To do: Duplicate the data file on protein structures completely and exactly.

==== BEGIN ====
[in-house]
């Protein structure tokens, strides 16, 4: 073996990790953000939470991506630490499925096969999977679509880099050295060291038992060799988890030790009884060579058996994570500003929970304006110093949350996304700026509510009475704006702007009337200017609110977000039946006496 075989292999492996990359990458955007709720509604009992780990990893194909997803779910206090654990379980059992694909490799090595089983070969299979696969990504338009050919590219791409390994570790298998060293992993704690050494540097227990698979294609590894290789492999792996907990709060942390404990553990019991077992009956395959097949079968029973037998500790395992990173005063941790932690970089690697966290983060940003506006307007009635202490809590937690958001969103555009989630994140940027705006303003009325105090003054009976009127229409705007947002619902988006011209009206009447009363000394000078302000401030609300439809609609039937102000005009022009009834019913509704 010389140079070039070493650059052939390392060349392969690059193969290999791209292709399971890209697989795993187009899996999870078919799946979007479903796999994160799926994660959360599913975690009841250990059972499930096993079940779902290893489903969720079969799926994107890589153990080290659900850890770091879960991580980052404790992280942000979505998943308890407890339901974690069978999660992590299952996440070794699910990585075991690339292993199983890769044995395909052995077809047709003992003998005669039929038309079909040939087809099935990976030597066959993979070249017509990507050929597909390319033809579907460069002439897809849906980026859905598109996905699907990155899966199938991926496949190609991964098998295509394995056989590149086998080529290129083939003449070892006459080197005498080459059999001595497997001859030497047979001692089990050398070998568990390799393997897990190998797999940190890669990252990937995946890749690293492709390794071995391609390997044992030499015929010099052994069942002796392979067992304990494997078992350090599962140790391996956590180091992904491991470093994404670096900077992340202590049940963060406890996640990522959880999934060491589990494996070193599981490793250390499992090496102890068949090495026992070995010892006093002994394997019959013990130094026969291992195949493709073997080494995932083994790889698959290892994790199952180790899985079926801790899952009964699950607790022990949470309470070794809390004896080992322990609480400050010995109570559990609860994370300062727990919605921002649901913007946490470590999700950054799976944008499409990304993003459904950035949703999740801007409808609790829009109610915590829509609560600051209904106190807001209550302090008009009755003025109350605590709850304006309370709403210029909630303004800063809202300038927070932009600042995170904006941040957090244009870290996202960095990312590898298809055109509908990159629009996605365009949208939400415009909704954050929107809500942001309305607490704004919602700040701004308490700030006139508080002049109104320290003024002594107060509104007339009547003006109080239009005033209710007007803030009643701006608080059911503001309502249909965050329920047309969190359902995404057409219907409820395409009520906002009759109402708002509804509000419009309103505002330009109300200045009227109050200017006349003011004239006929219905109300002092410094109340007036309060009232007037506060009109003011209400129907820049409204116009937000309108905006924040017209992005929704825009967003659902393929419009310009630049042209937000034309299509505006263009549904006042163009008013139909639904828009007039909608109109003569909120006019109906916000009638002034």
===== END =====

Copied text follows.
[in-house]
């Protein structure tokens, strides 16, 4: 073996990790953000939470991506630490499925096969999977679509880099050295060291038992060799988890030790009884060579058996994570500003929970304006110093949350996304700026509510009475704006702007009337200017609110977000039946006496 075989292999492996990359990458955007709720509604009992780990990893194909997803779910206090654990379980059992694909490799090595089983070969299979696969990504338009050919590219791409390994570790298998060293992993704690050494540097227990698979294609590894290789492999792996907990709060942390404990553990019991077992009956395959097949079968029973037998500790395992990173005063941790932690970089690697966290983060940003506006307007009635202490809590937690958001969103555009989630994140940027705006303003009325105090003054009976009127229409705007947002619902988006011209009206009447009363000394000078302000401030609300439809609609039937102000005009022009009834019913509704 010389140079070039070493650059052939390392060349392969690059193969290999791209292709399971890209697989795993187009899996999870078919799946979007479903796999994160799926994660959360599913975690009841250990059972499930096993079940779902290893489903969720079969799926994107890589153990080290659900850890770091879960991580980052404790992280942000979505998943308890407890339901974690069978999660992590299952996440070794699910990585075991690339292993199983890769044995395909052995077809047709003992003998005669039929038309079909040939087809099935990976030597066959993979070249017509990507050929597909390319033809579907460069002439897809849906980026859905598109996905699907990155899966199938991926496949190609991964098998295509394995056989590149086998080529290129083939003449070892006459080197005498080459059999001595497997001859030497047979001692089990050398070998568990390799393997897990190998797999940190890669990252990937995946890749690293492709390794071995391609390997044992030499015929010099052994069942002796392979067992304990494997078992350090599962140790391996956590180091992904491991470093994404670096900077992340202590049940963060406890996640990522959880999934060491589990494996070193599981490793250390499992090496102890068949090495026992070995010892006093002994394997019959013990130094026969291992195949493709073997080494995932083994790889698959290892994790199952180790899985079926801790899952009964699950607790022990949470309470070794809390004896080992322990609480400050010995109570559990609860994370300062727990919605921002649901913007946490470590999700950054799976944008499409990304993003459904950035949703999740801007409808609790829009109610915590829509609560600051209904106190807001209550302090008009009755003025109350605590709850304006309370709403210029909630303004800063809202300038927070932009600042995170904006941040957090244009870290996202960095990312590898298809055109509908990159629009996605365009949208939400415009909704954050929107809500942001309305607490704004919602700040701004308490700030006139508080002049109104320290003024002594107060509104007339009547003006109080239009005033209710007007803030009643701006608080059911503001309502249909965050329920047309969190359902995404057409219907409820395409009520906002009759109402708002509804509000419009309103505002330009109300200045009227109050200017006349003011004239006929219905109300002092410094109340007036309060009232007037506060009109003011209400129907820049409204116009937000309108905006924040017209992005929704825009967003659902393929419009310009630049042209937000034309299509505006263009549904006042163009008013139909639904828009007039909608109109003569909120006019109906916000009638002034």